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Christchurch Businessmen’s Club: Manufacturing Matters

Rt Hon Winston Peters
New Zealand First Leader

Speech: Christchurch Businessmen’s Club: Manufacturing Matters

The Canterbury Club, Cambridge Terrace, Christchurch
Monday 8 April, 1.15pm

Thank you for the opportunity to speak to you today.

This Christchurch Businessmen’s Club has a long and distinguished history and I appreciate the invitation to be here with you today.

The topic I want to cover is the Manufacturing Sector.

In particular, I want to look at why manufacturing is so important for New Zealand’s future and what New Zealand First sees as the way ahead to build a strong and diverse manufacturing sector.

Internationally, there is very clear evidence that countries that make things are much more resilient than those that put all their eggs in one basket –for example financial services or a small range of commodities.

In New Zealand, manufacturing makes up 13 per cent of GDP. This compares to 7 per cent for the primary sector.

Yet, astonishingly, primary products account for 70 per cent of our exports, while manufactured goods account for only 25 per cent.

Per worker, manufacturing is worth $66,235 to GDP.

By comparison, a job in the primary sector is worth $64,004 to GDP.

A job in tourism is worth just $35,636 to GDP.

This just goes to show that manufacturing is by far and away the best investment for the government.

The returns are huge.

International research shows that for every job created in manufacturing, up to five further jobs are created elsewhere in the economy.

We can’t rely on dairy and meat to carry us through these tough economic times.

Profits are falling in the primary sector, and will continue to fall.

Last year, the Ministry of Primary Industries forecast a 57 per cent decrease in profits for milk solids alone!

And that was before the drought; a drought that is estimated to cost the country up to $2 billion.

Don’t be fooled by talk of getting back into surplus by 2014/15.

This is a distraction. By tweaking two items of announced expenditure alone the surplus can be affected. For example delaying roading expenditure plans and cutting overseas aid by $96 million from that which they announced in the last budget and you artificially change the calculations. So make a budget announcement whilst having no intention of following it through. And there are many examples of this.

The real concern is our net international investment position (i.e. overseas debt) – which, under this government, sits at around $150 billion.

This debt exists because we aren’t earning enough from exports to pay for the goods and services we import.

Foreigners are making more profit out of their investments in New Zealand than we as a nation are making from trade and investments overseas.

That’s why we’ve got an extremely high current account deficit of $10.5 billion or 5% GDP.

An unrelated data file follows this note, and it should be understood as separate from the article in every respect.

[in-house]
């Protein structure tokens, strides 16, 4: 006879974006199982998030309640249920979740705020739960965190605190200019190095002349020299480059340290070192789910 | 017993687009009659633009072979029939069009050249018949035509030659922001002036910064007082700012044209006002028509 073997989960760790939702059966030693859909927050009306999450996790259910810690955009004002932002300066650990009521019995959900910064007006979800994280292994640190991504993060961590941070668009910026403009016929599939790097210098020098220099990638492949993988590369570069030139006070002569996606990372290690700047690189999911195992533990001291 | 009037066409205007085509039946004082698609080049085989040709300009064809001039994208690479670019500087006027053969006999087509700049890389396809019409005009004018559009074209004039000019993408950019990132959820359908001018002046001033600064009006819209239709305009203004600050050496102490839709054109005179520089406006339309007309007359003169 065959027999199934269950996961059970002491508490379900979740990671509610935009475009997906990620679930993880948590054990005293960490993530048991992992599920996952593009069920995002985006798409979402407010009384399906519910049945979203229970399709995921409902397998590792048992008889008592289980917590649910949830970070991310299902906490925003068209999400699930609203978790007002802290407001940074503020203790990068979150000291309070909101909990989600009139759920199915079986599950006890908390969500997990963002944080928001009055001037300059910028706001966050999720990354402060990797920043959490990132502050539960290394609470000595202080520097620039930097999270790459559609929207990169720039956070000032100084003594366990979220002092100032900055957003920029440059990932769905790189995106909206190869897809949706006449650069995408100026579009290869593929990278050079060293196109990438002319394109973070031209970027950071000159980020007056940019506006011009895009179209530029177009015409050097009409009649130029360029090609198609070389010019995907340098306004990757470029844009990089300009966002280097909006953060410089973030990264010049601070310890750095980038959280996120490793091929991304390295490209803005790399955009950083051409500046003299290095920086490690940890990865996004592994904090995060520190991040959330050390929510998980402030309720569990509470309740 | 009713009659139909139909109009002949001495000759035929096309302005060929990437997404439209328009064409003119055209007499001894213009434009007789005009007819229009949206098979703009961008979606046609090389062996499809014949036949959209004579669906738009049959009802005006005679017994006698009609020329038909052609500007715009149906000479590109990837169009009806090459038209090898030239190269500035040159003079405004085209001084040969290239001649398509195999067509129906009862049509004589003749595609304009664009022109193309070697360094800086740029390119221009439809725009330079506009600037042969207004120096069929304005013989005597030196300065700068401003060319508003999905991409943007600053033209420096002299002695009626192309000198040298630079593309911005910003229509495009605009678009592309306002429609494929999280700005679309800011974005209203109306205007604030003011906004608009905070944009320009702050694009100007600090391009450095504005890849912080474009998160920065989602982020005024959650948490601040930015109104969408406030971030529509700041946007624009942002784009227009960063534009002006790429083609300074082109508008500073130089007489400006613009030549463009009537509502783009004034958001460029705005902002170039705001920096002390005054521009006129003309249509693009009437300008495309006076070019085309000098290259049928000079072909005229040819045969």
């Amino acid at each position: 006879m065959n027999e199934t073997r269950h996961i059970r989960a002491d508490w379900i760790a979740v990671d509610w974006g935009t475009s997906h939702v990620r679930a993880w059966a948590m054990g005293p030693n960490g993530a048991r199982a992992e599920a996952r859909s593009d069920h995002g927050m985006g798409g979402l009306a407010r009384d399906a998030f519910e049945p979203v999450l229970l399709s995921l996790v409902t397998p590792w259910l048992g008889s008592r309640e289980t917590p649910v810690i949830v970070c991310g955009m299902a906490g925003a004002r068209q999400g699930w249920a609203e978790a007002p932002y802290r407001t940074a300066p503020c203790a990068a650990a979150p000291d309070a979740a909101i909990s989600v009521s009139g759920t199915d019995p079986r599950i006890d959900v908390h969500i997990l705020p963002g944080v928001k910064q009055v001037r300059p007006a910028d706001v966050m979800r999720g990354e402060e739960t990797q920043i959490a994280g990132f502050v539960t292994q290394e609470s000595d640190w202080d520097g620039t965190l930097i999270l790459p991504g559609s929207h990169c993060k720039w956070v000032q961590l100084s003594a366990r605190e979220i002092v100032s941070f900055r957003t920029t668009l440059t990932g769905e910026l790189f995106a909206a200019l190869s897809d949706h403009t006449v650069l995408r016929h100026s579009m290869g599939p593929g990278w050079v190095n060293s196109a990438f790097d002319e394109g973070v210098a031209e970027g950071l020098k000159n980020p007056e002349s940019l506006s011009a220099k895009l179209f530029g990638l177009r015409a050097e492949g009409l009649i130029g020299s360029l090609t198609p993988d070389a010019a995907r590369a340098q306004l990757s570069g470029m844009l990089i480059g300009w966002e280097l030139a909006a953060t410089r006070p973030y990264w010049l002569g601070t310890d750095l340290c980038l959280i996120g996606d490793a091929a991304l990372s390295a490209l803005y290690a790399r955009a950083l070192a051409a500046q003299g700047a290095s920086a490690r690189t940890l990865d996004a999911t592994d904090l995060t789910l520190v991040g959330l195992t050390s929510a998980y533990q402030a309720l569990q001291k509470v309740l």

That is forecast to grow much higher in the next few years.

And is it any wonder?

Four of our five major banks are Australian-owned.

Between them they make dividends of about between three and four billion a year for their owners in Sydney and Melbourne.

Then you have the primary sector.

Virtually all of our mines and forests are now foreign-owned.

So are many of the country’s farms and dairy processing plants.

These are our major export earners for goodness sake!

And now John Key is lining up scores of foreign investors to buy the power companies!

The list goes on …

The only way we will ever pay our way is by making more and importing less – abandoning the manufacturing sector is economic suicide.

There are many attributes of manufacturing that are of value including that it:
• develops and retains a wide range of skills
• broadens the export base
• supports innovation and technical development
• tends to generate better paying jobs than the service sector

That is why in 2012 the Australian Government appointed a Taskforce on Manufacturing.

That taskforce made a set of wide ranging recommendations for strengthening the Australian manufacturing sector.

In contrast there has been nothing so enlightened in New Zealand.

Here the Government has shown an almost willful disdain for the manufacturing sector.

In the face of multiple pressures on the sector including a chronically over valued dollar and intense international competition the Government has persisted in turning the proverbial blind eye.

New Zealand First is committed to the manufacturing sector and we believe active and supportive policies will work to protect and encourage the sector.

That is why, after the Government’s refusal to hold a select committee inquiry, we joined with Labour, Mana and the Greens in a wide ranging inquiry into the manufacturing sector.

New Zealand First is a party that will work constructively with any political party when it is in the interests of the country as a whole.

We will not pre-empt the findings of that Inquiry – as we expect the final report should be released reasonably soon - around the end of this month.

In our view the Inquiry has been a great success. It has allowed the voice of the manufacturing sector to be heard in an open and frank way.

What is very clear is the depth of concern felt within the sector at where this country is headed in terms of manufacturing.

Simply put the status quo is not an option – because that path it is likely to leave us with a much diminished manufacturing sector.

New Zealand First Policy Initiatives

Let me outline some of the positive steps New Zealand First would take to support the sector: